Big business models a threat to real journalism: Bilawal

ICMD, Jan 24, 2018 Pakistan Peoples Party (PPP) Chairperson Bilawal Bhutto Zardari in a panel address at the World Economic Forum (WEF) in Davos discussing Fake news vs Real politics said the big business models pose a threat to real journalism in Pakistan. Discussing the concept of fake news, Bilawal said that fake news recently gained popularity primarily through US Elections, however it has existed for decades. Responding to questions raised during the discussion, Bhutto said, “When fake news is disseminated in Pakistan it can have major issues – the point is to have the media come through as transparent as it can. Coming from a fragile democracy attacking and demonising the media can have adverse effects.” Growth in Pakistan expected to pick up in 2018, 2019: IMF Bilawal said that there’s no concrete way to ask who runs fake news in Pakistan, they are far more commercialised, they push out their monetary interest. A lot of actors are involved in this especially commercial owners, he maintained. The PPP Chairperson further stated that it is big business models and industrial giants who own and run media houses which pose a high possibility of the news being biased. On western media propagation he said, “Let’s not forget weapons of mass destruction in Iraq was fake news – we have to be able to sort of see that we don’t recognise our own fault. They pitched US intelligence narratives which turned out to be a fiction.” When asked about how much danger fake news poses to democracy, Bilawal said that big business models are a fundamental threat to democracy. “We have some of the most amazing, dedicated journalists in Pakistan but with the big houses doling out cash potentially plaster real news with sensationalism.” Bilawal maintained that self-censorship and freedom of speech has to have a balance. It is crucial to have authenticity and credibility even if the news comes ‘from the people by the people’ like WikiTribune. The journalists could get together, create authentic content, get driven and perhaps counter fake news better this way. “I’m more comfortable with something like that – we have a long history of dealing with distortion of facts. I personally don’t trust my state dealing with fake news. If the grassroots components are addressed, there could be a positive change.” Bilawal doubled down on the fact that imparting education is not only advised but imperative to help counter this issue. “I don’t remember being taught about sourcing, bias, research when I was studying. The generation today must also be taught how to identify fake news when they come across it.” He conclusively stated that raising tribal and partisanship concerns is important. Accepting the fact that fake news would be around for some time, he said empowering people can always lead to fruitful results in the future. ET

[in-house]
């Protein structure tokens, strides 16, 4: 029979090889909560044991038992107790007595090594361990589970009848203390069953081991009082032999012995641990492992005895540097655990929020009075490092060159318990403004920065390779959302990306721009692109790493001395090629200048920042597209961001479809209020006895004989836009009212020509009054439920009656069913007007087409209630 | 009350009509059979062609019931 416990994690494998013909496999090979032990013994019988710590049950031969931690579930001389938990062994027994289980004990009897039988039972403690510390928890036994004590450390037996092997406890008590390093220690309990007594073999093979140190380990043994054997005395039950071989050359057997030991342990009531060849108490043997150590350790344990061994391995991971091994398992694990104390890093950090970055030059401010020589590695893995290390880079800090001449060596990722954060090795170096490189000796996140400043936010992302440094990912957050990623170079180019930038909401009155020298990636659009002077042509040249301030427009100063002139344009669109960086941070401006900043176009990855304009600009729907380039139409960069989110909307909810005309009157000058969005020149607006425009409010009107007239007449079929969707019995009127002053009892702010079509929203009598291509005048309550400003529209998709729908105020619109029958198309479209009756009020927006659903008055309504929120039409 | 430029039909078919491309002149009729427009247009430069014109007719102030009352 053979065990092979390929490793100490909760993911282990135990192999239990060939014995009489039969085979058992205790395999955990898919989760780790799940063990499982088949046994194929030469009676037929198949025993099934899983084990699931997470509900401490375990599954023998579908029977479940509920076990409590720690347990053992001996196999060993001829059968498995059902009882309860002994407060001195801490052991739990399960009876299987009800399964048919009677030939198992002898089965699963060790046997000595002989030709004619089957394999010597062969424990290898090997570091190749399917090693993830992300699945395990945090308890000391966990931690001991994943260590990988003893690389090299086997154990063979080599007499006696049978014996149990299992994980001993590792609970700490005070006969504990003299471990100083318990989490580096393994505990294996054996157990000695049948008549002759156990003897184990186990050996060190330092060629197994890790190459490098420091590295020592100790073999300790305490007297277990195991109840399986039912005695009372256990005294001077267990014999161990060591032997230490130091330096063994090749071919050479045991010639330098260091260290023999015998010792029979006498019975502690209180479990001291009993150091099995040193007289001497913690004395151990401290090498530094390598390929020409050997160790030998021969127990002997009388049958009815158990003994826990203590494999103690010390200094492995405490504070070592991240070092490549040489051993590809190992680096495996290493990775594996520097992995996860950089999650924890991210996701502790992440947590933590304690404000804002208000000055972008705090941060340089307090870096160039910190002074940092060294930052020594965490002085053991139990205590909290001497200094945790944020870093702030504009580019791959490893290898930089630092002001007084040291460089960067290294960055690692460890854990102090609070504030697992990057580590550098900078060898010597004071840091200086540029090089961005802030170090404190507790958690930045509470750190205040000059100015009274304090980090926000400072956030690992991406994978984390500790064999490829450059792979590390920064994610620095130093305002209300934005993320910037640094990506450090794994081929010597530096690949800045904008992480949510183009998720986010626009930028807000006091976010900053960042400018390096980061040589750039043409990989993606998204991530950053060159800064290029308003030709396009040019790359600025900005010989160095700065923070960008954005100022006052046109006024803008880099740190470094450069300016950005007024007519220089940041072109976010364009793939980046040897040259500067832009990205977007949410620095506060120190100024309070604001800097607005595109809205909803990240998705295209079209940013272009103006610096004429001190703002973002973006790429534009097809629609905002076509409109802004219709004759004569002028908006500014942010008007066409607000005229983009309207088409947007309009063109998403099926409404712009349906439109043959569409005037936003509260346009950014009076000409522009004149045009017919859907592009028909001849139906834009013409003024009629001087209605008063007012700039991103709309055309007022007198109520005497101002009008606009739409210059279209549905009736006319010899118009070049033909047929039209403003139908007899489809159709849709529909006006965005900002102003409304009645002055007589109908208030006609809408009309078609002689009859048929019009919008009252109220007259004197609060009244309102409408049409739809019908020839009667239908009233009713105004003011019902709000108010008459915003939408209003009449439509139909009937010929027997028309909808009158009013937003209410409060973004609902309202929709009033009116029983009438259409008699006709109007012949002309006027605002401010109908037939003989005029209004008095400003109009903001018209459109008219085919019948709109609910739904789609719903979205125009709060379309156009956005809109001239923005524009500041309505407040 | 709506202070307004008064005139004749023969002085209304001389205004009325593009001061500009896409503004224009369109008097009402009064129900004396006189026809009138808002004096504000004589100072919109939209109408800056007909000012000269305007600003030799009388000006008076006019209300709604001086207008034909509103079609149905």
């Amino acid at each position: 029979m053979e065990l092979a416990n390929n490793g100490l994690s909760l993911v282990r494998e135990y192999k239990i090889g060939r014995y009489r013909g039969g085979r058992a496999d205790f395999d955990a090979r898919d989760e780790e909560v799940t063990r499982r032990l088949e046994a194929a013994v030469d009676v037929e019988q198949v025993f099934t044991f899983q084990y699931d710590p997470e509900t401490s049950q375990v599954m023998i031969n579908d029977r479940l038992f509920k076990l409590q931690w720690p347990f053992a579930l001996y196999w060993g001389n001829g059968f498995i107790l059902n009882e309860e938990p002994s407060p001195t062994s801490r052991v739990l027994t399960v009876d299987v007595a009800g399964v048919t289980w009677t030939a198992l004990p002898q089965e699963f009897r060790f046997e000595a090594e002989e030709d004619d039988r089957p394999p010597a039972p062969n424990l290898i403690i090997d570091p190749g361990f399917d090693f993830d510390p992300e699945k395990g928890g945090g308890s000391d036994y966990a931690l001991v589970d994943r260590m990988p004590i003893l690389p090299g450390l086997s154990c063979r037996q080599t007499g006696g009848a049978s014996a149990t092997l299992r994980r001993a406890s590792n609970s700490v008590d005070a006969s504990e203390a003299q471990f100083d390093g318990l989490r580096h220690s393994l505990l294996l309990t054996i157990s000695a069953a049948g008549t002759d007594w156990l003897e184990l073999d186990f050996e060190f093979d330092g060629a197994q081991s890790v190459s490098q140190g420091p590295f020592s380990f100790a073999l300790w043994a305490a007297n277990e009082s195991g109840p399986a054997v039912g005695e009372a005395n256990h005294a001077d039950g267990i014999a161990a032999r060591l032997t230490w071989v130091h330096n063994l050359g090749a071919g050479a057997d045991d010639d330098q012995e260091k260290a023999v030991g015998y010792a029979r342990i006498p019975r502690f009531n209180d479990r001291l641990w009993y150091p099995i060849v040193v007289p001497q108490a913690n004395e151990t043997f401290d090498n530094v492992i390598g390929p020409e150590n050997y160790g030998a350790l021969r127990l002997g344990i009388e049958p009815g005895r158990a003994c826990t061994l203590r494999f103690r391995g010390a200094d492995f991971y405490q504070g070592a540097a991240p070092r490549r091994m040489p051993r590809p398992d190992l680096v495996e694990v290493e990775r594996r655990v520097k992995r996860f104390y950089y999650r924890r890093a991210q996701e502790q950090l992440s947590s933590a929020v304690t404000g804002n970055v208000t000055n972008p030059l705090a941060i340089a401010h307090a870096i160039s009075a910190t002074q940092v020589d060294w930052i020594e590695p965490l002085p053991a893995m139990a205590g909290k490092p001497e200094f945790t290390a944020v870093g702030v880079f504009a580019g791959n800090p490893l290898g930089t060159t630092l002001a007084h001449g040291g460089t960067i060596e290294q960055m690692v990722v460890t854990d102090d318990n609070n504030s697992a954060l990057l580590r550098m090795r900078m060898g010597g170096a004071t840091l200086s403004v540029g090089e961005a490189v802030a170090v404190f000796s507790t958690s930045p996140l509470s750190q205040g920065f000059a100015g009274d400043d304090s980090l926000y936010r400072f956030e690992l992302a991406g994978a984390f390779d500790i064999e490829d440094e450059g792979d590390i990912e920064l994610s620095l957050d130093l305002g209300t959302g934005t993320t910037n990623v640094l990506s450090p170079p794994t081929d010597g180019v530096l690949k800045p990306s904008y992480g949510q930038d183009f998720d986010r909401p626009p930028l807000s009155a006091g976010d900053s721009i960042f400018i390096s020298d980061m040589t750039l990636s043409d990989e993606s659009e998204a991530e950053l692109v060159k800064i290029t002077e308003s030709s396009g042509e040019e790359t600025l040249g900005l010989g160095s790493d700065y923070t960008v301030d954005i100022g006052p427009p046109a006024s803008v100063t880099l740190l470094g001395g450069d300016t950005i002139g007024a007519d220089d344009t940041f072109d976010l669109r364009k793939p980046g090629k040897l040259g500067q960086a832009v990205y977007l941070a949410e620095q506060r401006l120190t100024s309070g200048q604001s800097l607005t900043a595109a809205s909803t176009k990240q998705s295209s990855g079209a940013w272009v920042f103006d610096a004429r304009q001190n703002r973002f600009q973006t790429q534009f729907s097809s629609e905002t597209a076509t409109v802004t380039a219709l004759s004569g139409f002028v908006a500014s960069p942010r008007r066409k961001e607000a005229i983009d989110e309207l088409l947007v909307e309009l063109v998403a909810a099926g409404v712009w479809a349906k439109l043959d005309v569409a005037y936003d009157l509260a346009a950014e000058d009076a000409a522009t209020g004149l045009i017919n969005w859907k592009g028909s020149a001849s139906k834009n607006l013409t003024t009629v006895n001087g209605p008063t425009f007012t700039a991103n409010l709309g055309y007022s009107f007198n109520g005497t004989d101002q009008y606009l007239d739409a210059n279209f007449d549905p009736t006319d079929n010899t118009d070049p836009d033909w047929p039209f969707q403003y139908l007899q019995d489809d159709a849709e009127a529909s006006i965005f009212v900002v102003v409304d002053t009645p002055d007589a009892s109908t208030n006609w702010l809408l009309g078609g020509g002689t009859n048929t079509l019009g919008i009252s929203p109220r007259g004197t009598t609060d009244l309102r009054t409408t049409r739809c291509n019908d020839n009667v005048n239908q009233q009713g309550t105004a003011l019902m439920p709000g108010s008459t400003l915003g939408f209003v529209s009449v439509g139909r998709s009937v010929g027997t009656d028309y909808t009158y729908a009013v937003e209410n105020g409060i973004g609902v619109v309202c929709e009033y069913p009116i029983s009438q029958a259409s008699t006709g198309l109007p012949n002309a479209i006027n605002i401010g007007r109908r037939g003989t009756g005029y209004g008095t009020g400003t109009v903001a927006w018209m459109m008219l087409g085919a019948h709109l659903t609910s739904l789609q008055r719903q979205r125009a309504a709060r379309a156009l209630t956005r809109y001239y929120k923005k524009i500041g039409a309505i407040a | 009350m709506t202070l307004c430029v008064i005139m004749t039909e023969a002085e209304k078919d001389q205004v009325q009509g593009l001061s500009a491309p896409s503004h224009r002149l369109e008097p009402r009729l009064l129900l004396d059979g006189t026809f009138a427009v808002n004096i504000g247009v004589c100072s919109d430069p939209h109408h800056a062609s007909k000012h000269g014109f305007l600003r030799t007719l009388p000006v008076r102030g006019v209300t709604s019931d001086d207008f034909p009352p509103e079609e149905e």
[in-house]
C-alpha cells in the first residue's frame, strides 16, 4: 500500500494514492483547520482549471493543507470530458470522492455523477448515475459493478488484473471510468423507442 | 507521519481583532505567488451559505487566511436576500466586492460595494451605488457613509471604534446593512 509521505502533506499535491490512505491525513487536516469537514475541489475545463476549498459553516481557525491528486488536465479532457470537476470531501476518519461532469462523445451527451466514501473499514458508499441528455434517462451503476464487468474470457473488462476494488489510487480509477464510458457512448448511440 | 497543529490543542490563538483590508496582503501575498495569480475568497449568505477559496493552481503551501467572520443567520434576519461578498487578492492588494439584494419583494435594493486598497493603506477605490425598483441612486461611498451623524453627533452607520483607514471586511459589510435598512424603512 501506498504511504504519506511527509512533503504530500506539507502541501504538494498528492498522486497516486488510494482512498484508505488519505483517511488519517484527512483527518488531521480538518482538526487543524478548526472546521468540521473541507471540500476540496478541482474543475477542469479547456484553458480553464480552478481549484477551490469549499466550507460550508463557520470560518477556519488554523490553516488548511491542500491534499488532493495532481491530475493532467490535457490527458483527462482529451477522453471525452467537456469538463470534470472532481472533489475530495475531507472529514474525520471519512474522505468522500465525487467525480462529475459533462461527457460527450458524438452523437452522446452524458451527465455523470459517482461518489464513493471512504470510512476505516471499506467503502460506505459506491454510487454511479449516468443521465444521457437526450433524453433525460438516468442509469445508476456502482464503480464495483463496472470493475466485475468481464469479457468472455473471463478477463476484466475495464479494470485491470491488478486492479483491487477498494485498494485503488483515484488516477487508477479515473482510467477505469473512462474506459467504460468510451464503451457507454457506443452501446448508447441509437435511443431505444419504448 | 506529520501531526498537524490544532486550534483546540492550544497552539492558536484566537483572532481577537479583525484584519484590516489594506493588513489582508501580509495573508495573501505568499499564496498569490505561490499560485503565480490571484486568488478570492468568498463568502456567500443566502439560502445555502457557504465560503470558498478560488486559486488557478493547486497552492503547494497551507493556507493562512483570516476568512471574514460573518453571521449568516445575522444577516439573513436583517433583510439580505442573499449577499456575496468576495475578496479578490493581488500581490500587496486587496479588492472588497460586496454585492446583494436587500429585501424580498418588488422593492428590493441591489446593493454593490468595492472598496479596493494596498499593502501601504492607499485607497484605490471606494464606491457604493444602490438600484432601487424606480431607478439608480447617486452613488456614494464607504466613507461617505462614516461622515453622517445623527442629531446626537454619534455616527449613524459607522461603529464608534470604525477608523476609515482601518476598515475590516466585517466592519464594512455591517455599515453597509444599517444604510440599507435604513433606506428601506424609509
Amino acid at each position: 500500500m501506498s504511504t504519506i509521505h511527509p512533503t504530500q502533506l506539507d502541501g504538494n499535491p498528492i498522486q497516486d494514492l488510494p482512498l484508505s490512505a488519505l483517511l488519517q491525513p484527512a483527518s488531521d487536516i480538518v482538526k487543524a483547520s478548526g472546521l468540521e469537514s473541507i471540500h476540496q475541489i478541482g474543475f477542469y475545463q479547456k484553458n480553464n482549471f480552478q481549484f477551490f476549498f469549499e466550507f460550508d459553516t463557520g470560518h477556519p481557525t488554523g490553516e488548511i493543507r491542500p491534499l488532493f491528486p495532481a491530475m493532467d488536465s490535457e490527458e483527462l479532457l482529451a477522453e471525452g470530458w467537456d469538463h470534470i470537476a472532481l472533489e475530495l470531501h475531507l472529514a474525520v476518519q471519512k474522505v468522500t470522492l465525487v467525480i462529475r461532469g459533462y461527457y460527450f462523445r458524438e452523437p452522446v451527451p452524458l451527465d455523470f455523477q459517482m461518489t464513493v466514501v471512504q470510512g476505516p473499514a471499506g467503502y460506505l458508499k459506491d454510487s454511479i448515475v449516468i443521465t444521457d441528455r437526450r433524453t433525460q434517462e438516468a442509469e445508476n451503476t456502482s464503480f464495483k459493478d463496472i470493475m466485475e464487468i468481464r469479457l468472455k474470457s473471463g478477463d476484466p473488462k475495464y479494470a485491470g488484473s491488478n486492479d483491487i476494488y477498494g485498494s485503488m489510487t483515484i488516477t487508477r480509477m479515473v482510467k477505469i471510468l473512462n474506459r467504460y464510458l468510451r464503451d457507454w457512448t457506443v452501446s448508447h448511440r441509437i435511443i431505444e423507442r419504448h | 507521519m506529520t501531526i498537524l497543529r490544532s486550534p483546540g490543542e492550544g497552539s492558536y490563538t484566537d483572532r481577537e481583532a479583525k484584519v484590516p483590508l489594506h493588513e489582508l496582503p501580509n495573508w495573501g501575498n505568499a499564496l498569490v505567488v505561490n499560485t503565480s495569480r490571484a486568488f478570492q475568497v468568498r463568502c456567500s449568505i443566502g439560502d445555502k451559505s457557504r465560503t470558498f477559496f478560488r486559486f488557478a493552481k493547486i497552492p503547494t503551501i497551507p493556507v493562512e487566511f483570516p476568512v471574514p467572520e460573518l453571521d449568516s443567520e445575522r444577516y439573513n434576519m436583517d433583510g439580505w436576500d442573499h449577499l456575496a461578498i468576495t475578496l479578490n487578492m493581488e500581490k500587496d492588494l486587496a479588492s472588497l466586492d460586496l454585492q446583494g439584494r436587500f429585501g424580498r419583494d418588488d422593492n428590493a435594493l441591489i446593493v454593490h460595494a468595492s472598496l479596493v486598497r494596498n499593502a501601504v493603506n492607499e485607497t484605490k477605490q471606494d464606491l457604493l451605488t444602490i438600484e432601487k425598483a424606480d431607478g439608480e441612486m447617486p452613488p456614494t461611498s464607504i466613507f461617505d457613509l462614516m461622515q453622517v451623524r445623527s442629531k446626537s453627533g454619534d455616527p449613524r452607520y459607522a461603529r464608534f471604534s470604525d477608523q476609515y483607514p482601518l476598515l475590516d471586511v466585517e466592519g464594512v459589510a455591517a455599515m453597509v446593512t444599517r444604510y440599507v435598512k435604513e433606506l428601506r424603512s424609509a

Govt to sell PIA before 2018 elections

ICMD, Jan 14, 2018 The government will try to privatise Pakistan International Airlines (PIA) before general elections due this year, privatisation minister Daniyal Aziz said, as the ruling party seeks to restart sales of state-run businesses. The national flag carrier, haemorrhaging money and losing market share to Gulf-based rivals such as Etihad and Emirates, has been hit by management turmoil in recent years and a 2016 plane crash that led to 47 deaths. The privatisation of loss-making entities that were draining the exchequer was a key priority for the Pakistan Muslim League-Nawaz (PML-N) party when it swept to power in 2013. PIA was among 68 state-owned companies earmaked for privatisation in return for a $6.7 billion International Monetary Fund package that helped Pakistan to stave off a default in 2013. Despite some initial success, the process stalled in 2016 after staff protests caused havoc with PIA operations and the government passed a law that effectively made it impossible to privatise the airline. But Aziz, chairman of the Privatisation Commission, told Reuters that new plans have been drawn up to sell off PIA and he would take the proposals to the cabinet committee on privatisation, chaired by Prime Minister Shahid Khaqan Abbasi. “Next step would be going to the cabinet committee … and that’s imminent, maybe even next week,” Aziz said in his Islamabad office this week. The new plans focus on splitting up the carrier, with the core airline business being separated from vast peripheral operations such as catering, hotels and maintenance, Aziz said. The core airline would then be sold. Heavy losses But to complete the transaction, Aziz said, the government would have to pass laws in parliament to reverse the 2016 legislation that converted PIA into a limited company and effectively barred the government from giving up management control. The impetus to sell PIA has grown as the airline has piled up huge losses estimated by its former CEO in March at about $30 million a month. Total debt stood at 186 billion rupees ($1.8 billion) at the end of 2016. When asked how soon could a buyer could acquire PIA, Aziz said: “Tomorrow morning. If you have the money, come and buy it.” Aziz gave no indication of an expected valuation. -- Reuters